black lives matter woooworking sign

FAQs About EMS's Commitment to Anti-Racism

The administration of the Elementary•Middle School published a letter outlining its commitment to address and repair the impact racism has had on our community. The following are answers to questions related to the initiative.

Is this commitment to racial justice going to change Landmark’s mission?

No. Our commitment to racial equity will not be at the expense of Landmark’s mission. The two are not in conflict. It will benefit all Landmark students to expand their worldview and critical thinking skills. We will continue to be an institution with a mission of empowering students with LBLD to reach their full potential.

Is it a school’s responsibility to teach about this material?

It is our civic responsibility as educators to learn and teach the basic facts of this modern movement for racial justice. We are in the midst of a historical moment of social change and our students need to understand, in developmentally appropriate ways, what is happening in the world around them. Families can (and should) complement this education with conversations and guidance about their own family’s particular belief system.

Will our kids feel shame about their races?

Howard Stevenson, a clinical psychologist and professor at the University of Pennsylvania’s Graduate School of Education, explains, “You’re always communicating about race, whether you talk about it or not.” Despite the fact that we often aren’t explicit about race/racism at school, kids may already feel shame about their race. Our goal of making our curricula more diverse/representative and our classrooms more responsive to race and racism means that we will create a safe place for students to ask questions, and learn. Teachers will learn how to help students share the intensity of what they feel to know how to tread and where to take the discussion. When students have a safe space to ask questions and explore, the shame around their identity or their lack of knowledge/understanding is actually minimized.  

How does this benefit students, educationally speaking?

We had feedback from parents of white students and students of color who wish we did a better job showing more diverse representation in our curricula and trained staff to better understand implicit bias and the experience of people of color in our largely white institution. Our families of color can’t avoid talking about race—that is not a privilege they have because their race makes them different at Landmark. The reality is that many of our students of color don’t feel seen and many of our white students notice the racial differences but feel uncomfortable talking about what they notice and asking the questions they have. We are mission-focused in wanting to empower students with LBLD to reach their full potential. Part of this is ensuring that students ask questions, advocate to better understand themselves and the world around them, and speak up when they see injustice. If we don’t give students the tools to respond and have these conversations, we are missing an opportunity to help our students learn about topics that their peers in other public and private schools are learning, too.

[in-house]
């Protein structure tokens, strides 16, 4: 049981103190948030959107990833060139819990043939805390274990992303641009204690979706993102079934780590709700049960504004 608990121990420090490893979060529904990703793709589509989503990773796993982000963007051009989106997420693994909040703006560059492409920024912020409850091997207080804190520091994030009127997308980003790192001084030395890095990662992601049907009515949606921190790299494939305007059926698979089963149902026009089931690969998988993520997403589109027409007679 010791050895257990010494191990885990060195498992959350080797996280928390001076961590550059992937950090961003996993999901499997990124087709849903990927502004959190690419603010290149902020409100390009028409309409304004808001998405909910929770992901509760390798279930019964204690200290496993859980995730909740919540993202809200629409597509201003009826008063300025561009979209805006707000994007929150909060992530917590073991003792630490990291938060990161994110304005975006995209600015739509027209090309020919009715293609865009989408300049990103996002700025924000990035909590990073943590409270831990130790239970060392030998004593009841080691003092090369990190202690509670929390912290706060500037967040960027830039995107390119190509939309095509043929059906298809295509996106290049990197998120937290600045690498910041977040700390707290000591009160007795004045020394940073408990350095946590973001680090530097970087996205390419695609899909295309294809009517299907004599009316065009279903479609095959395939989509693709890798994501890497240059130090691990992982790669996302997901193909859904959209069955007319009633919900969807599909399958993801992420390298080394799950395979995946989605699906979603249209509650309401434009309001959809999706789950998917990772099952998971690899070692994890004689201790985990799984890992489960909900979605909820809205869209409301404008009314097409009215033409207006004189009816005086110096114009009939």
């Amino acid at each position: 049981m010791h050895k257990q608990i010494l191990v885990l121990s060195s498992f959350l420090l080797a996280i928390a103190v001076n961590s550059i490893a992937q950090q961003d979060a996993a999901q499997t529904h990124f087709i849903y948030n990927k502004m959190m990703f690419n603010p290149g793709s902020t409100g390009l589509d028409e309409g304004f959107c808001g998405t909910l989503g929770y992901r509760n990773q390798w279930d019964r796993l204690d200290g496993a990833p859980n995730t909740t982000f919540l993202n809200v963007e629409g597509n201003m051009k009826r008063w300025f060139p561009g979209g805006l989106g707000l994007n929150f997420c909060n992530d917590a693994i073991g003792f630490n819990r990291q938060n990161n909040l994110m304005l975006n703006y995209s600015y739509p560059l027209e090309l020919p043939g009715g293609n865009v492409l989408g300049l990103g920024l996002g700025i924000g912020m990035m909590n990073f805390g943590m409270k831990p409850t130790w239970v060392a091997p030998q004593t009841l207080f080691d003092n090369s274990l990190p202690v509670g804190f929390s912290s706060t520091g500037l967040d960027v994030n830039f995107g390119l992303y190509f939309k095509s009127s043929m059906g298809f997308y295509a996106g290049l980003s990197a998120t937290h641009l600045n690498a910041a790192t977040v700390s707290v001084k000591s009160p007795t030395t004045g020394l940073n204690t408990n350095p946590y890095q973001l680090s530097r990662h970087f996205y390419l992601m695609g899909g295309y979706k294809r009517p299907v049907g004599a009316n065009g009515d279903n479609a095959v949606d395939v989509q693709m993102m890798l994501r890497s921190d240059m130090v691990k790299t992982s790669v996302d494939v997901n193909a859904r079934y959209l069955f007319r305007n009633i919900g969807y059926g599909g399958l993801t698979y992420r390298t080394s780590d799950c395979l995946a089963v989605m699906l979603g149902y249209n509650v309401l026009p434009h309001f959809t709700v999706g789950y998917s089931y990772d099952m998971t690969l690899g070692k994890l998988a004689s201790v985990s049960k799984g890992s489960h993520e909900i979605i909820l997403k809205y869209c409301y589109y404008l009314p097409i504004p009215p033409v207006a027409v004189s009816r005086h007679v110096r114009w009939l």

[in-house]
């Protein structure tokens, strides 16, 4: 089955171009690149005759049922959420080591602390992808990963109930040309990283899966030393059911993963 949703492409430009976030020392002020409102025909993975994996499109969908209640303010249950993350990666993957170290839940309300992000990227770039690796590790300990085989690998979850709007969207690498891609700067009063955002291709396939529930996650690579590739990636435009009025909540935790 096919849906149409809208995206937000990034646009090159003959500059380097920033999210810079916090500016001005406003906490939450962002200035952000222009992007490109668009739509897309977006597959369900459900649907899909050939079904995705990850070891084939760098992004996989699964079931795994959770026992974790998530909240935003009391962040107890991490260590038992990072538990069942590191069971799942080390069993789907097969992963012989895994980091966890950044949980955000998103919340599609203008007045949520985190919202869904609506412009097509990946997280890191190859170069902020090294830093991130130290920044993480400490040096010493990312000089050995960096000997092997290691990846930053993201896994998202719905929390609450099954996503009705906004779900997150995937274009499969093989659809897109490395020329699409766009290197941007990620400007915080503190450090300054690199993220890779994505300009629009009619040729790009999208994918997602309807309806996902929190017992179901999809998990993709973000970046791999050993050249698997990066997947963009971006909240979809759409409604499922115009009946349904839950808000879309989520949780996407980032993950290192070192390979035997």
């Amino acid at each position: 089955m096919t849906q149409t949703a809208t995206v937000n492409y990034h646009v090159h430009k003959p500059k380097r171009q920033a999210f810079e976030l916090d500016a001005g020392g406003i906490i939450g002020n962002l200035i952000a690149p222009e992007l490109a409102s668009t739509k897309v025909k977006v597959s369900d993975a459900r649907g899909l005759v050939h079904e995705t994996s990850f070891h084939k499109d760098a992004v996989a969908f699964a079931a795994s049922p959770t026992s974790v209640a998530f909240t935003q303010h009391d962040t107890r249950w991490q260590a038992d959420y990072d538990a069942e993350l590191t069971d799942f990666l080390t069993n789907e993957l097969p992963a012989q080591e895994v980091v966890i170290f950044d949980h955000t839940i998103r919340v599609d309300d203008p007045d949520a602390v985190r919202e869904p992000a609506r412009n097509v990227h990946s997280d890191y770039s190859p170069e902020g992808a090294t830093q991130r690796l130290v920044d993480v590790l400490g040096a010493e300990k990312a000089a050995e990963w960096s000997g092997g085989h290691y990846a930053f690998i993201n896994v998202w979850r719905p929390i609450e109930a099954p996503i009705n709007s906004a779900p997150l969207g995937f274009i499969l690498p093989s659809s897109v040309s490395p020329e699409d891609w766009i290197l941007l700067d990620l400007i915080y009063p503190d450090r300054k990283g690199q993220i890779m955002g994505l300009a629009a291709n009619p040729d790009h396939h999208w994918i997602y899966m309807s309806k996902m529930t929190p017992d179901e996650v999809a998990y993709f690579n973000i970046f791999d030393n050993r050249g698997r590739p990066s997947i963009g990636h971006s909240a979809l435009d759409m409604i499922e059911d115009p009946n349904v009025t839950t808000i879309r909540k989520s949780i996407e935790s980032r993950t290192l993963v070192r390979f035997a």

Are elementary students are too young for this heavy topic?

Children as young as 2 are internalizing messages from the adults and the world around them about race. By age 5, children can show signs of racial bias. Our students of color do not have the luxury to learn about this when they are older; they live it each day. There are age-appropriate ways to talk about race so that even young children (of any race) can understand and begin to challenge implicit bias. Some also suggest that when older children and teens learn about race and racism they feel frustrated that they were not made aware of the realities of the impact of race of our society when they were younger. Children inherently want to do well and if we give them the tools to talk about this topic at an early age, they will feel more adept at addressing its realities as they grow.